Microbeads in the Hot Seat

An industrial pretreatment coordinator became an advocate of outright bans on microbeads in personal care products.
Microbeads in the Hot Seat
Ed Gottlieb

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We can’t see them, but they are in some personal care products many of us use, and their impacts on the environment are raising concerns.
Plastic microbeads used in products such as soaps, toothpastes and makeup are showing up in vast quantities in the ocean, the Great Lakes and other waters. The beads, as small as 0.1 micrometer in diameter, can pass through most traditional settling and filtration processes in wastewater treatment plants. So, once sent down household drains, they are largely destined for waterways.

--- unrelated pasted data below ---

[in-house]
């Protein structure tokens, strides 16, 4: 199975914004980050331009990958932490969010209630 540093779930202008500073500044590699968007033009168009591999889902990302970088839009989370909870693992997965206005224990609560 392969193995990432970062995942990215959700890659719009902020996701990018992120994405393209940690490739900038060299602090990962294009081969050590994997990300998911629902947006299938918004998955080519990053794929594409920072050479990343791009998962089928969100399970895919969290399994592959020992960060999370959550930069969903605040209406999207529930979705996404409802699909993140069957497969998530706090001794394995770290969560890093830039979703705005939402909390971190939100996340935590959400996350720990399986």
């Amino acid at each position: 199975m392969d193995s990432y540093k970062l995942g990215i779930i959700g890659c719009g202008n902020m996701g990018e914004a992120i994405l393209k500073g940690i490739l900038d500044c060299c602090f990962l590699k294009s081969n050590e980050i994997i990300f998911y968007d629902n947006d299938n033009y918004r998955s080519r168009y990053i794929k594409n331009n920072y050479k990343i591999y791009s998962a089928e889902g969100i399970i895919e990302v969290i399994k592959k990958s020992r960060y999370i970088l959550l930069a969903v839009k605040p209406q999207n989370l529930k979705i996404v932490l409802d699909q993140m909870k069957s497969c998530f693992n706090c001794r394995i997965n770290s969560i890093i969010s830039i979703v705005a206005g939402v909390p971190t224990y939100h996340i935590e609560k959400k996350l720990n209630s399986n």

Feeling pressure from environmental groups, clean-water agencies and consumers, some major personal care product manufacturers have pledged to phase out microbeads. Meanwhile, various state and national governments are looking at microbead bans.

The microbead issue has caught the attention of clean-water operators, including industrial pretreatment coordinators. Among those concerned about the issue is Ed Gottlieb, industrial pretreatment coordinator for the City of Ithaca (New York) Area Wastewater Treatment Facility. He talked about microbeads, the

environmental concerns and potential remedies in an interview with Treatment Plant Operator.
 
TPO: Why are microbeads a concern for the clean-water industry?